That such restrictions may encourage local farmers in Brazil, for example, to switch to alternatives that are sometimes not all that kosher is quite obvious. It immediately becomes apparent how complex it is to regulate such matters from Brussels. For example, the Commission’s proposals would only partially tackle soy cultivation, even if also this entails risks of deforestation. Some NGOs have used this to call for a more wider ban, including even on the import of rubber and corn. The question is where it all stops.
The key problem is the EU’s rather unsubtle approach. A few years ago, the EU decided to gradually ban the use of palm oil for fuel, something that hits countries like Malaysia and Indonesia hard. This despite the fact that 86% of the import of palm oil in the EU can be considered sustainable. Some environmental organizations, such as WWF, are therefore more nuanced, campaigning for “sustainable palm oil”, pointing out that it provides income for more than 4 million people in both countries mentioned.
European agricultural policy
The EU’s concerns about unsustainable land use seem to be absent when looking at the European agricultural policy, with the EU still spending a third of its long-term budget of 1,100 billion euros on the agricultural sector. Those funds are still distributed mainly on the basis of ownership of agricultural land, with 80% of the money going to 20% of the recipients. In other words, large industrial concerns, who probably do not mind that the same EU which subsidizes intensive agriculture in Europe with taxpayers money prohibits imports by non-EU competitors on the basis of a so-called concern about unsustainable land use.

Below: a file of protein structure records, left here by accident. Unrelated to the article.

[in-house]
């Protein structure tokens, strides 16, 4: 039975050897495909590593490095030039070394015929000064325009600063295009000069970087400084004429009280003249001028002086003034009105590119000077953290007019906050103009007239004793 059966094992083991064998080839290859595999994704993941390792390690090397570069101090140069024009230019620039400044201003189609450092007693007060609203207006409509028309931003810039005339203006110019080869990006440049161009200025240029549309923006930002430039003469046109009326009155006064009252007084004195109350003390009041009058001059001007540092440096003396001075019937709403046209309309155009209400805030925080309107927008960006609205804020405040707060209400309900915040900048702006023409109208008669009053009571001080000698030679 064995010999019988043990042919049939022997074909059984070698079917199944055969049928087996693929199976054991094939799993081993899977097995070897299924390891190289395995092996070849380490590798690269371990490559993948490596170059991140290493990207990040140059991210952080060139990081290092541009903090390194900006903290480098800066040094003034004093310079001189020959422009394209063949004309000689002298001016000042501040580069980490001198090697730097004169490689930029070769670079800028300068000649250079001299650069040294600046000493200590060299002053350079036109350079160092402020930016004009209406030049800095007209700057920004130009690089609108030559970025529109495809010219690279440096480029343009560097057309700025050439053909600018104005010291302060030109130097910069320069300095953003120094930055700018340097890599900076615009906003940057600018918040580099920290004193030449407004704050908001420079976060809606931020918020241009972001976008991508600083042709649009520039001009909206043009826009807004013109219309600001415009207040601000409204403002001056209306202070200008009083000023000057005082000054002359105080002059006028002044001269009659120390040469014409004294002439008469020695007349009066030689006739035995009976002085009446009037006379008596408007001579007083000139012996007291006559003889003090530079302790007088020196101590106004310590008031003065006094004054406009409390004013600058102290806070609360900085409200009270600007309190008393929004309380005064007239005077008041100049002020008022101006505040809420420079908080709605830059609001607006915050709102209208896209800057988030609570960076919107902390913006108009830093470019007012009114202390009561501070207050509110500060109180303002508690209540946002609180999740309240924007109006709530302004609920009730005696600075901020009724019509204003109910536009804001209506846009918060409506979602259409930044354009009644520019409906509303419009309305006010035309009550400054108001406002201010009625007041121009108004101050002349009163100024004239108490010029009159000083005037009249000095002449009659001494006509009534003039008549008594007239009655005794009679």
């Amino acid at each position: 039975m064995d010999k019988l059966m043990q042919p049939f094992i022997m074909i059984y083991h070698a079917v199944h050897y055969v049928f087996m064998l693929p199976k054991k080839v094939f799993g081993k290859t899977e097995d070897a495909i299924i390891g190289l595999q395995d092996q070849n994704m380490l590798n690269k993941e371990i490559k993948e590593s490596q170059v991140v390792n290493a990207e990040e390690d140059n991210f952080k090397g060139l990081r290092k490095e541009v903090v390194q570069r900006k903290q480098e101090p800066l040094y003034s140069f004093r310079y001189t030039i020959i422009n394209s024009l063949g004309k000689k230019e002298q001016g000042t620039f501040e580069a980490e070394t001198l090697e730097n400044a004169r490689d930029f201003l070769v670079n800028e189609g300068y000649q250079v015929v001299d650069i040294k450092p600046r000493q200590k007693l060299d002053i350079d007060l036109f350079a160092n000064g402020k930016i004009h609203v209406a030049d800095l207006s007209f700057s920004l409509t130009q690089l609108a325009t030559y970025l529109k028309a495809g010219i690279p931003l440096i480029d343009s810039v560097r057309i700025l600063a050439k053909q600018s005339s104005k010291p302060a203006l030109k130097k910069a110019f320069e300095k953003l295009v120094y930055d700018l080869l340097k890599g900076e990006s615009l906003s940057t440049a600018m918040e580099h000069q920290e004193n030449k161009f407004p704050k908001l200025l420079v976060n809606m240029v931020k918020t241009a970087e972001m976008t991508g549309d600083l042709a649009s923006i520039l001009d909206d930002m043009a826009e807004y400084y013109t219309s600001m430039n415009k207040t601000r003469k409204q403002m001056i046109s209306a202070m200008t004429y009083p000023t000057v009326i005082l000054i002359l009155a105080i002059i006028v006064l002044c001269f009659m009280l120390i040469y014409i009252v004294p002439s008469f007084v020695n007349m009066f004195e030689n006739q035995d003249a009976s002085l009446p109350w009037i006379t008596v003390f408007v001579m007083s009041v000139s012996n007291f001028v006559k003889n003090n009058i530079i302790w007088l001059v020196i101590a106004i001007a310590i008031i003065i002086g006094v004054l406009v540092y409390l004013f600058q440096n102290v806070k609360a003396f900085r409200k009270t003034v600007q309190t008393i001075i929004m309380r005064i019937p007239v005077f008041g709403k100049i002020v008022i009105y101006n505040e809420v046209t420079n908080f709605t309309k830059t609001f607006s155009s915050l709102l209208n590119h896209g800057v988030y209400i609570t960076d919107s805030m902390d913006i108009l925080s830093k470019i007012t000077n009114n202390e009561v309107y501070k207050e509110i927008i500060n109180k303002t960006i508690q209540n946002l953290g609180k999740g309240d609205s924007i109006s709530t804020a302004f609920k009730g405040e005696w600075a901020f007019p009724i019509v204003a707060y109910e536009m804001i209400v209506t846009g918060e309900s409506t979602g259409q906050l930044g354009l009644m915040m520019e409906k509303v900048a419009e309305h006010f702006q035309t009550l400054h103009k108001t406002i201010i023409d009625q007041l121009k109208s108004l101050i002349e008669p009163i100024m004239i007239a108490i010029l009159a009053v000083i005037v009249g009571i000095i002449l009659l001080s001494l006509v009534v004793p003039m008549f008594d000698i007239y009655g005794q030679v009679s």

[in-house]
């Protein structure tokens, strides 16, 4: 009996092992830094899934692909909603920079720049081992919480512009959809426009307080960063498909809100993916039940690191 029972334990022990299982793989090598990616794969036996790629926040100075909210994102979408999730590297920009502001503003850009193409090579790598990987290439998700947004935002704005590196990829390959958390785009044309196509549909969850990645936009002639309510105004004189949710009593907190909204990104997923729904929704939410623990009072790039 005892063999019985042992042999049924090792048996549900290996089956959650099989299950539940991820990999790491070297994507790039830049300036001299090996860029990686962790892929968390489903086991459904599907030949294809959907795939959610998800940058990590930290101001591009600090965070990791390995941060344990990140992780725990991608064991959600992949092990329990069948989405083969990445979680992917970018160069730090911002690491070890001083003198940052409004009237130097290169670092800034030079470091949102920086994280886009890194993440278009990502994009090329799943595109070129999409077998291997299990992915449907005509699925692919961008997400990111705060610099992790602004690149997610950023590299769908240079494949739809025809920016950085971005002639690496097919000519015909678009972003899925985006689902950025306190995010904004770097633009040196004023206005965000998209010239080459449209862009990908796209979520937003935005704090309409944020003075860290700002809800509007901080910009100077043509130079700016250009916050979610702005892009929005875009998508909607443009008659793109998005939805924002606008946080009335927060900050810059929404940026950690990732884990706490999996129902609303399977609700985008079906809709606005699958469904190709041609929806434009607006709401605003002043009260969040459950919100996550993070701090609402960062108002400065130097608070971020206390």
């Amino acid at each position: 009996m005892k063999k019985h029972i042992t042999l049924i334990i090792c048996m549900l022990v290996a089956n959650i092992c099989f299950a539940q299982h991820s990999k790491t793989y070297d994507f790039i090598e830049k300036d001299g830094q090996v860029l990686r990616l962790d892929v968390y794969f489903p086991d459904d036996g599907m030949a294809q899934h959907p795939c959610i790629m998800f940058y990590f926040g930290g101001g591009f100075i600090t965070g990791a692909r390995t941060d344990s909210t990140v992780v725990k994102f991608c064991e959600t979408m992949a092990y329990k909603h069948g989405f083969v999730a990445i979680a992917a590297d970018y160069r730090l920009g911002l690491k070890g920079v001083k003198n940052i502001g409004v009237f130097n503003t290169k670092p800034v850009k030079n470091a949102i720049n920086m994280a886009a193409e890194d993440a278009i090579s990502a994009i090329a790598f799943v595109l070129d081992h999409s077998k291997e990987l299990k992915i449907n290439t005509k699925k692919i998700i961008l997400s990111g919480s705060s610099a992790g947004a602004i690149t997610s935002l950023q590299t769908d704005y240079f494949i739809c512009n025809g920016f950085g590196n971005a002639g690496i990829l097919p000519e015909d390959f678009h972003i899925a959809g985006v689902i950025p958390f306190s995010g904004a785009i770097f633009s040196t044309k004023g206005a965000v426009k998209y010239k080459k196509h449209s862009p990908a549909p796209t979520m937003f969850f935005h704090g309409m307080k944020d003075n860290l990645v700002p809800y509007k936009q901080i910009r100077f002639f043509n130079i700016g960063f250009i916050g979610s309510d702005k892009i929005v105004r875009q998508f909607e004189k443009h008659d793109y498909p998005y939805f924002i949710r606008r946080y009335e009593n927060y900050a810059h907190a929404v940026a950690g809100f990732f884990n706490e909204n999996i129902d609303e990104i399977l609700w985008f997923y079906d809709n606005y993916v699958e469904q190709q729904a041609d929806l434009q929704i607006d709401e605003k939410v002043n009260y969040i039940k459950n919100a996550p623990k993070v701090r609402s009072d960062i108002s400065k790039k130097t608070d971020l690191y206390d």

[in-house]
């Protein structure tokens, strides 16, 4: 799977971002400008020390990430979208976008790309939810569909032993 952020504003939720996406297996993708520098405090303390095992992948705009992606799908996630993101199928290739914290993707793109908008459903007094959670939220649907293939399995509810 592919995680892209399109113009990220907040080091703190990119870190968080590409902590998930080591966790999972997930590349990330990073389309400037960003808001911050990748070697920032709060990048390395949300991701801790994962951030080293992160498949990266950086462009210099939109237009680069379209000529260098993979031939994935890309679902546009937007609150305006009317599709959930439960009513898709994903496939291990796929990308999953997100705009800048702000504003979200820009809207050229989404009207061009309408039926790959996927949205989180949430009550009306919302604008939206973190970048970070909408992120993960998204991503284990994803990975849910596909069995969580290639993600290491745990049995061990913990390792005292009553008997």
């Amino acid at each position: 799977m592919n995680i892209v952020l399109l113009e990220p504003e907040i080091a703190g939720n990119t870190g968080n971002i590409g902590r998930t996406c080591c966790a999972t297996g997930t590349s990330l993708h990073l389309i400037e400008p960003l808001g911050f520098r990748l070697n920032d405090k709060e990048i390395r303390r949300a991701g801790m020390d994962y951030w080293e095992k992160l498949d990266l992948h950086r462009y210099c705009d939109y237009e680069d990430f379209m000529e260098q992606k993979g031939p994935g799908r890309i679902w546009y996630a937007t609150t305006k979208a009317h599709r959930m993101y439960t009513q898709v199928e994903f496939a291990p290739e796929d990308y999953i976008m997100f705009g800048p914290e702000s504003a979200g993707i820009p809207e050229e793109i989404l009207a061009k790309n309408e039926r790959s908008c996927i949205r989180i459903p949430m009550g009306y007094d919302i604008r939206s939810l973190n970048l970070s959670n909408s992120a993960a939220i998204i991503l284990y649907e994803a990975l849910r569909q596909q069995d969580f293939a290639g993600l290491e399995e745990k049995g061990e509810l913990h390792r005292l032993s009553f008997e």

Last but not least, the Covid crisis and the concern to secure our own supply of crucial supplies is yet another excuse to further expand protectionism. Of course, it is correct that certain things should be better kept under control, but experience shows that economic liberalization makes an economic sector more dynamic. For example, New Zealand’s agricultural exports rose by a whopping 39% over 7 years after it abandoned its protectionist policies in the 1980s. In other words, European food security, often an argument for protectionism, is being jeopardized, not supported, by far reaching market shielding. So let’s not extend Europe’s questionable agricultural protectionism to other economic sectors.